An accident on the mid-north coast of New South Wales has seen one driver die and an 11-year-old boy fatally injured after a truck demolished a house.
Police say that the incident began at around 05:00 on January 8 as a Holden Commodore utility vehicle and a 2002-model Kenworth prime mover carrying a load of bananas were travelling in opposite directions on the Pacific Highway at Urunga.
About 27 kilometres south of Coffs Harbour, the truck moved to avoid a collision with the oncoming ute, which may have been travelling in the wrong lane.
The driver of the heavy vehicle – a 51-year-old man from Queensland – was unable to prevent the collision and was subsequently forced off the road.
As a consequence of the initial accident, the truck – which was attached to a B-double trailer – continued beyond the curb and into a residential property, smashing into two houses.
The destructive path of the heavy mover took it through the bedroom of an 11-year-old boy from Penrith, who died instantly.
His parents, brother and two neighbours were able to escape from the damaged property and were taken to the nearby Coffs Harbour Hospital for the treatment of a variety of minor injuries.
The Kenworth's driver suffered and his male passenger were also taken to the facility for medical treatment, suffering from chest injuries.
Emergency services say that the driver of the Holden ute – a 38-year-old male from Nambucca Heads – died of his injuries at the scene.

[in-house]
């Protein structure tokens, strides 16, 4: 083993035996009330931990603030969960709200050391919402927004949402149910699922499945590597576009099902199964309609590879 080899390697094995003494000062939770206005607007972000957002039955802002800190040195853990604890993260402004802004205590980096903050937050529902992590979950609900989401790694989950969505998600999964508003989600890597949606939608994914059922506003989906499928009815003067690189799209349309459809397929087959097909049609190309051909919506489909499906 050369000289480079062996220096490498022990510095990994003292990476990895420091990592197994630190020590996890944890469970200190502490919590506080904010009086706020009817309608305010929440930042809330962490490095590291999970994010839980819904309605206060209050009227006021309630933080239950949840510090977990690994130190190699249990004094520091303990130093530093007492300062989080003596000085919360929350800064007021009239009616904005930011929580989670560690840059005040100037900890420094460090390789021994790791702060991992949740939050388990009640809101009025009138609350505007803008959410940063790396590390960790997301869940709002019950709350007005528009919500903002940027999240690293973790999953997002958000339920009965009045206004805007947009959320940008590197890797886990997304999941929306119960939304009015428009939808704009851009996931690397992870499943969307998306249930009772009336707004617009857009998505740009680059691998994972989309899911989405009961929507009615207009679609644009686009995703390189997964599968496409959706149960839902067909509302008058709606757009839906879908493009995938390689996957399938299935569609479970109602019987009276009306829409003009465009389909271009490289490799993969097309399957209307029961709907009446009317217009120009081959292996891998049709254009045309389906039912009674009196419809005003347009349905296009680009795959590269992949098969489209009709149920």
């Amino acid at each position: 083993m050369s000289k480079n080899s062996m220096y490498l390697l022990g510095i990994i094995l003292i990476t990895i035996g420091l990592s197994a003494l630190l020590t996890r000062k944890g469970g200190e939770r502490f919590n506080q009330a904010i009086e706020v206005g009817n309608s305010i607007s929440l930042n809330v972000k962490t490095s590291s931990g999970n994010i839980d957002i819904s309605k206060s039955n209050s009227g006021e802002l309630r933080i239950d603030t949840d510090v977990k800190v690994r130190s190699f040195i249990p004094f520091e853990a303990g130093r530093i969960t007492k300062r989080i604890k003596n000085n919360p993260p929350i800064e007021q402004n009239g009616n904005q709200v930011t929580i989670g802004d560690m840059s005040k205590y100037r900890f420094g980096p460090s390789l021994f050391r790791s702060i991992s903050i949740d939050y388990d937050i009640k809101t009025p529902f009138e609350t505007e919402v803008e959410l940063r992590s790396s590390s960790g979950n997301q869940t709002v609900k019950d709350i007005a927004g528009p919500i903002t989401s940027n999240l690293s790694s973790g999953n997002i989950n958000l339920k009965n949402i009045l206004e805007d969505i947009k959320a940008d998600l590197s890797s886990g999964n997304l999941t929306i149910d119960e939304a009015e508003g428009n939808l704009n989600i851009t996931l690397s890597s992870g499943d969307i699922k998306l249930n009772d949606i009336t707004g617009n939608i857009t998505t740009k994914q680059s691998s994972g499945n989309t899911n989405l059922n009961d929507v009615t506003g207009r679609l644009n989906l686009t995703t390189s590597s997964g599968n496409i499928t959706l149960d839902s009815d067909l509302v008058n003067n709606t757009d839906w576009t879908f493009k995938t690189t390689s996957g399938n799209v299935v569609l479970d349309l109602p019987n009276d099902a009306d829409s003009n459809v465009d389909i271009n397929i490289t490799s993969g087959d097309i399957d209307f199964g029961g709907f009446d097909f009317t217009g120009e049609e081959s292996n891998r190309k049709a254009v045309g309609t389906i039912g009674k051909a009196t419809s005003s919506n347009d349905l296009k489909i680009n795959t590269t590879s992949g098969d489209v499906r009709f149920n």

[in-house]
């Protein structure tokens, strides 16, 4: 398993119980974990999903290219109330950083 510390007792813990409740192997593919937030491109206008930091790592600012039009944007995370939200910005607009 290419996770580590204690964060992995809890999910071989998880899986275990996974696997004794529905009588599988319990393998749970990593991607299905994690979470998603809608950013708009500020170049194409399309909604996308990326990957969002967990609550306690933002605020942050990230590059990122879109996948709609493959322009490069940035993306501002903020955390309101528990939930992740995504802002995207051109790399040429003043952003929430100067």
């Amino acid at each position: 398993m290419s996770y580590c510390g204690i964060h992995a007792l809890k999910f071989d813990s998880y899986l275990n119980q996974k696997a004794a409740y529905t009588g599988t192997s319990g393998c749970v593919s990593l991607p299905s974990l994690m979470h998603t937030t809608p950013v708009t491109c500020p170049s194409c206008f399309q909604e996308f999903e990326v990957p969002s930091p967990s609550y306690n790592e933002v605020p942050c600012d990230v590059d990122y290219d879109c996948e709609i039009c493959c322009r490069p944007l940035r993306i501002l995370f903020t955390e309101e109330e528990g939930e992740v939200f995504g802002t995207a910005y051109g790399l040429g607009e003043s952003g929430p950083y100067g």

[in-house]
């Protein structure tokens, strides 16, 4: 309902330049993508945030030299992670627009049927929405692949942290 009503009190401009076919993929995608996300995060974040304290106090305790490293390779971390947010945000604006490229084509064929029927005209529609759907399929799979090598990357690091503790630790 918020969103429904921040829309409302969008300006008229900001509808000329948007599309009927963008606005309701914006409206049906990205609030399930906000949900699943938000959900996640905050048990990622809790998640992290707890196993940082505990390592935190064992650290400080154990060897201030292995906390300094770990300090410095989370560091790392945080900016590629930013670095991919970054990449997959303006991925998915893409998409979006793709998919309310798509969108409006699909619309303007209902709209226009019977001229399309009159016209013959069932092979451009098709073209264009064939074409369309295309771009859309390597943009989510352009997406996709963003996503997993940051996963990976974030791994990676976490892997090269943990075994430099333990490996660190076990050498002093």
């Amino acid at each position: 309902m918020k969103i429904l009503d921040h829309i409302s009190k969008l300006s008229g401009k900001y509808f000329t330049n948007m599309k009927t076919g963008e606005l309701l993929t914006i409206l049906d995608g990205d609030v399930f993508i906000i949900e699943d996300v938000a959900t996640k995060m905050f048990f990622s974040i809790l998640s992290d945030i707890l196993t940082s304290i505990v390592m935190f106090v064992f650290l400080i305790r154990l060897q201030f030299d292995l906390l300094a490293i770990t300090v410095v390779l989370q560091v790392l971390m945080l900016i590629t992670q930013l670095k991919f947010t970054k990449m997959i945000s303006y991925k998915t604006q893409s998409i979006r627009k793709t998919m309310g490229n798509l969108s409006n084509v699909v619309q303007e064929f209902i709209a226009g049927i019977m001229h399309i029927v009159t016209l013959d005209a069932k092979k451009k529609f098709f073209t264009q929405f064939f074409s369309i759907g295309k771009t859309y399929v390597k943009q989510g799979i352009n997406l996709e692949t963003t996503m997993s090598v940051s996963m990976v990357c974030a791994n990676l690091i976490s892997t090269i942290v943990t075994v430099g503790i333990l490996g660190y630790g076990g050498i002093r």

Police officers were assisted by members of the state Fire and Rescue services and SES volunteers, in addition to ambulance paramedics.
Inspector Brendan Gorman has described the scene of the accident as "horrific" but says that officers have yet to determine the exact cause of the crash.
An official report says that officers from the Mid North Coast Crash Investigation Unit do not believe speed was a factor in the accident and will continue their examination of the scene.
While some of the injured parties where not actively involved in this particular incident, this may not restrict them from seeking car accident compensation to cover their medical costs.
Even though some of the injuries took place on a residential premises rather than the road itself, the fact that it was the result of a vehicular collision means that the individuals affected are still eligible for payments through the Motor Accidents Authority.